The Nature of RedemptionSubmitted by DaBeast at 2016-02-27 14:37:06 EST
Rating: 2.0 on 12 ratings (14 reviews) (Review this item) (V)
“He's coming around,” her voice as clinically detached as her expression. Deadpan in red. She did not tarry long and exited silently less than a moment later. Would that I could accompany you, my Lil. Alas...
I shook my head a little, smiled, and focused on the hazy occupant of the dark leather couch on the far side of the room. The fire flickered, our only source of light, a warmth that appeared to fondle the spines of the books and splay wantonly across the carpet.
The haziness took on a more solid appearance, the lines sharpened and came into focus. He put a hand to his head and groaned, softly. A moment later, he muttered, “What the hell...?” and began to look around the room.
I kept the smile from my side of the cherry wood desk. “Shalom, Mister Trump. My felicitations on your demise.”
“My...” his jowls drooped a little and the corners of his mouth disappeared into the still smoky outline of his cheeks, “my what?” The lines deepened a little further into substance and the piggy little eyes grew sharper. “What is this? Who the hell are you?”
“Bravo, Mister Trump! Right in one,” I stood, shrugged the jacket straight, and moved to the side of the desk. My grin cut into my cheeks in a painfully pleasurable fashion and I knew there was more than a little fox in it. “The Hell, I am. Lucifer, Satan, Old Scratch: pick your poison, it's the same one despite the label.” I winked at him. “Let's be informal. You can call me Luke.”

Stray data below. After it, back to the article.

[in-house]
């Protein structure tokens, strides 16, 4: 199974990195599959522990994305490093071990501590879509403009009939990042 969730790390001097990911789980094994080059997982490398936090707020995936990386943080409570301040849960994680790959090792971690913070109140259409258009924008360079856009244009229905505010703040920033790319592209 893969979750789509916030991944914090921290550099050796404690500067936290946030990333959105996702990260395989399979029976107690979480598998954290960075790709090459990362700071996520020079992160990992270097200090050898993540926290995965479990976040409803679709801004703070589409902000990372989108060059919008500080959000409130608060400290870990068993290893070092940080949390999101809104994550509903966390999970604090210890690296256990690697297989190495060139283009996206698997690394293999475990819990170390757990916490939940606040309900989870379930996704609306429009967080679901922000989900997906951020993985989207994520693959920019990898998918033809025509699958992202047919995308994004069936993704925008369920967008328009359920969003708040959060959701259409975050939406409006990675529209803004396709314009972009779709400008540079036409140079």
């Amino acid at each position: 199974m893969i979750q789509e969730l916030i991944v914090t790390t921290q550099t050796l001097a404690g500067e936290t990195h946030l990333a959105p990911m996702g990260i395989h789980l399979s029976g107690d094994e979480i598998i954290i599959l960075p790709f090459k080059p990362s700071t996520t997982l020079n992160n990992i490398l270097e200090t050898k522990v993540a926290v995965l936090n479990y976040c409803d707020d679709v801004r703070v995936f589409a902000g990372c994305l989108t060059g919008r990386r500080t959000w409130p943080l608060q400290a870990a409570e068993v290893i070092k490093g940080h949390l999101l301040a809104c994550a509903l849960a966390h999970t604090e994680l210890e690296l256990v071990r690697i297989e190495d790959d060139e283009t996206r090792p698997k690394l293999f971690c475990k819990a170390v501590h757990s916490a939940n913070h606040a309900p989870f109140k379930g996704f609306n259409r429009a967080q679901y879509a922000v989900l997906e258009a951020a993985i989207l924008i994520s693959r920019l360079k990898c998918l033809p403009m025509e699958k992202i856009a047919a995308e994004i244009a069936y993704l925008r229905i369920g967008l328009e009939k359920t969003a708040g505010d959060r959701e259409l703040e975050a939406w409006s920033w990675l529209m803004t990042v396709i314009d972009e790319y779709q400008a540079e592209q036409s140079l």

He struggled against this. Freshly dead, he still hadn't gotten a handle on his form, so his head bulged in odd ways while his mind sorted and groped after memory. Of particular note, his hands and his lower torso kept growing to grotesque proportions and shrinking again. It was like watching jello-o in desperate need of a mold.
I decided to put an end to it when I realized it was going to make my breakfast void. “Your memories are going to be a bit jumbled for a bit. You were on your plane, Mister Trump. Recall? You'd had your drink and your dinner, you were looking forward to fondling your stewardess/mistress/next wife when the plane suddenly...?”
His outline finally solidified, became distinct and clear. Anger did what nothing else could and this man had a bottomless well of it to call upon. “That fucking pilot! He came over the speaker and said...” his voice trailed off and his head bulged grotesquely as memory came to him and he fought to rearrange it to his liking before it hardened into cement. His reality rewrote the code, tied the memories into knots, and then branded it to make it stick.
I lifted a hand and stopped him. “No, Mister Trump. You'll not do that any longer. Let me refresh that memory which you have mangled. The pilot had an epiphany, Mister Trump. He put two and two together and, for once, they made five. So, he sabotaged the controls and pointed the plane into the Atlantic Ocean but not before he picked up the mic. He told you why, Mister Trump.”
His face almost dissolved as he wrestled with it.
I smiled again. “Well, that is in the past, Mister Trump, and we'll not dwell on it. We have, as they say, bigger fish to fry. Please, follow me.” I walked to the door, opened it, and stood to one side.
He stood from the couch and looked down. “Why am I all misty and stuff? What is this? I look like fucking Casper!”
“That's why we're going to Wardrobe first, Mister Trump.” I gestured toward the door. “If you please? We're going to be late.”
He frowned harder. “Wardrobe?”
“We run a first class production in Hell, Mister Trump.” I frowned right back. “We have an appointment with Wardrobe and Matilda does not like to be kept waiting.”
“I'm Donald Trump! Let her wait!”
I narrowed my eyes. “Very well.” I looked past him. “Beelze? The parcel, if you please.”